Institutionalizing sports

A few weeks ago, sports finally got into the conversation in the race for the governorship in May. Sure, Gov. Gwen Garcia, the incumbent, or the reigning in sports parlance, mentioned it when she visited Carcar City’s new stadium just before Odette hit, asking anyone who listened who could dare stop Carcar from hosting the Central Visayas Regional Athletic Association (Cviraa). The answer to that came 18 months beforehand, when Capitol stopped Cebu Province from joining the Cviraa.

So I thought, naah. Not much of a topic.

BEST-EVER. The Governor’s Cup basketball tournament, run by the Cebu Province Sports Commission, under then Gov. Hilario Davide III, was one of the most successful LGU-initiated event in the country.

A few weeks ago, the challenger Ace Durano talked about sports when Al Solis and his group announced their support for the former tourism secretary. There was the usual babble and of course, I’m not going to talk about that.

They mentioned a basketball tournament and that’s what I want to discuss or something like it.

The two best province-wide sports events in the country in the past decade all happened in Cebu—the Gov. Gwen Garcia Unity Women’s Volleyball tournament and the Governor’s Cup basketball tournament under Hilario Davide. I tell you, those two events were the envy of others.

The problem is each got canned when a new admin took over.

Durano talked about a grassroots program but I hope, whoever wins in May will think about institutionalizing the Governor’s Cup. Let’s call it simply the Governor’s Cup with no name attached so whoever sits in Capitol will continue it.

Both Governor’s Cups led to Cebuano stars earning scholarships both in Cebu and Manila, and in the case of the basketball event, which used the home-and-away format, led to home venues filled with partisan fans. Our own mini-version of the NBA.

All the basketball personalities—coaches, owners, players and writers were in consensus—it was one of a kind, something never seen before.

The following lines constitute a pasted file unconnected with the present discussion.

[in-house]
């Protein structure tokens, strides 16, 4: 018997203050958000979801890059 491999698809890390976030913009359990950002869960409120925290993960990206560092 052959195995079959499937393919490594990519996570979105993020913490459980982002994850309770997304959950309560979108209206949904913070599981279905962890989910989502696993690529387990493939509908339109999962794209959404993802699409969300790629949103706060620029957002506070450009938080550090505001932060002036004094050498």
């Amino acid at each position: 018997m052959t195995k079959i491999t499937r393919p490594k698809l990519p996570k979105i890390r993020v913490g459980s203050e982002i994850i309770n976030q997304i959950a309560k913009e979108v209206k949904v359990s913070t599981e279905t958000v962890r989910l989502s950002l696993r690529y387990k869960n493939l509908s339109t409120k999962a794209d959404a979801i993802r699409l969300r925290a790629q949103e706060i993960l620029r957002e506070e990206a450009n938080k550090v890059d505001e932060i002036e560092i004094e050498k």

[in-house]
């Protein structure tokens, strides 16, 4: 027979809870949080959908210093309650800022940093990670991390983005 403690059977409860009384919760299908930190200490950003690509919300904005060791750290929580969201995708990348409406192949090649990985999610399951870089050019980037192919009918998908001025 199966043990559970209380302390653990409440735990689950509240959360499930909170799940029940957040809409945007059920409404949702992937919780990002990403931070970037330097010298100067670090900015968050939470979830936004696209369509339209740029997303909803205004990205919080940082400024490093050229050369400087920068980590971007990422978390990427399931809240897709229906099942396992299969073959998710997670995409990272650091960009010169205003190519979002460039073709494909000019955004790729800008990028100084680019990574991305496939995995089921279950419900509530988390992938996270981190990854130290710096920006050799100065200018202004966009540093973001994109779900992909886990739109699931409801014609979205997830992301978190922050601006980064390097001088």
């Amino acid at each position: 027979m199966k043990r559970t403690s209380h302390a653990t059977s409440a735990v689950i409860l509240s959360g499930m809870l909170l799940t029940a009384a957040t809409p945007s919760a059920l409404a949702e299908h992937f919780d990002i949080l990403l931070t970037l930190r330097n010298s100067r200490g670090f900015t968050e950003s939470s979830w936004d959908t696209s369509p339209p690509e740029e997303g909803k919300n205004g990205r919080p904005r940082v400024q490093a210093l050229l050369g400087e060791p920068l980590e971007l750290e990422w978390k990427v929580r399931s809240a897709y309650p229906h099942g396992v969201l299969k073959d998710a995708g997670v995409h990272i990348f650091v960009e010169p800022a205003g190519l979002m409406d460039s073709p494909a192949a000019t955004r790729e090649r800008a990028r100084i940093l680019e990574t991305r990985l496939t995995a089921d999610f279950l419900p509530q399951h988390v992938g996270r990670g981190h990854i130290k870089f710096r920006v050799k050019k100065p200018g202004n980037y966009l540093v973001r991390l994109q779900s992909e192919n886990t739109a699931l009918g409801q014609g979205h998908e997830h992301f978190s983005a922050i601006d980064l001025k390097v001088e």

It was unfortunate we never saw a third edition when Gov. Garcia took over.

That’s why I like the idea of institutionalizing sports programs for continuity, so those involved know the program stays even if there is a change in power in Capitol.

Besides, having a regular Governor’s Cup will benefit sports at the municipal level. They can either hold tryouts to form their own team or, hold their own Mayor’s Cup to determine the players who could suit up for their team.

We can start with volleyball and basketball, and once the powers that be see their success—because frankly, it’s a formula for success—we can have other sports as well. And before we know it, Cebu Province can have its own version of the Philippine National Games.

It’s doable. Once we remove politics from sports. But, and here’s the irony, we need the political will to get there. It shouldn’t but that’s the reality.

So I hope whoever wins in May will institutionalize sports in the province. Cebu Province, given the right support, showed it’s a force to be reckoned with, proving that with a top five finish in the Philippine National Games in 2018.

Will we see that in May? I hope so. I know in political races, sports is rarely a factor but we can all dream, right?

Mike T. Limpag
Mike T. Limpag

Mike T. Limpag has covered the Cebu sports scene for over 20 years, starting as an 18-year-old cub reporter for the Freeman in 1997 before moving to SunStar Cebu in 2001.

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